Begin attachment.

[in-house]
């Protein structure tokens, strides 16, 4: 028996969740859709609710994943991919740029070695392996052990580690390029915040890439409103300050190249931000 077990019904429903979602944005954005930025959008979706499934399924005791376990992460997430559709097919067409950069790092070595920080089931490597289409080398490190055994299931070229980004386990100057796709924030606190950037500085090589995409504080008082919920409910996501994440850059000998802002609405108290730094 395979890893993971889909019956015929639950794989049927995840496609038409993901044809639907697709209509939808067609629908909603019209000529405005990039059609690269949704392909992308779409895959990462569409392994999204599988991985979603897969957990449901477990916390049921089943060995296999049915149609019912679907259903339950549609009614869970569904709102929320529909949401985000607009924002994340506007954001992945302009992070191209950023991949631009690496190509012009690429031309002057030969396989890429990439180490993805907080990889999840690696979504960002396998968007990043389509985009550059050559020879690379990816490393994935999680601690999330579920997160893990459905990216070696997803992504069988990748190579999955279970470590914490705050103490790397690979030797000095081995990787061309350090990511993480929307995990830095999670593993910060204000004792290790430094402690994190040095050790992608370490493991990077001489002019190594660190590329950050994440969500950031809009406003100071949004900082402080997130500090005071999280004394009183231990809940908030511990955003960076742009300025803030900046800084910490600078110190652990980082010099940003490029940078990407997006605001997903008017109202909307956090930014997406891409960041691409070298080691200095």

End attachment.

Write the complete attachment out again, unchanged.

[in-house]
């Protein structure tokens, strides 16, 4: 028996969740859709609710994943991919740029070695392996052990580690390029915040890439409103300050190249931000 077990019904429903979602944005954005930025959008979706499934399924005791376990992460997430559709097919067409950069790092070595920080089931490597289409080398490190055994299931070229980004386990100057796709924030606190950037500085090589995409504080008082919920409910996501994440850059000998802002609405108290730094 395979890893993971889909019956015929639950794989049927995840496609038409993901044809639907697709209509939808067609629908909603019209000529405005990039059609690269949704392909992308779409895959990462569409392994999204599988991985979603897969957990449901477990916390049921089943060995296999049915149609019912679907259903339950549609009614869970569904709102929320529909949401985000607009924002994340506007954001992945302009992070191209950023991949631009690496190509012009690429031309002057030969396989890429990439180490993805907080990889999840690696979504960002396998968007990043389509985009550059050559020879690379990816490393994935999680601690999330579920997160893990459905990216070696997803992504069988990748190579999955279970470590914490705050103490790397690979030797000095081995990787061309350090990511993480929307995990830095999670593993910060204000004792290790430094402690994190040095050790992608370490493991990077001489002019190594660190590329950050994440969500950031809009406003100071949004900082402080997130500090005071999280004394009183231990809940908030511990955003960076742009300025803030900046800084910490600078110190652990980082010099940003490029940078990407997006605001997903008017109202909307956090930014997406891409960041691409070298080691200095």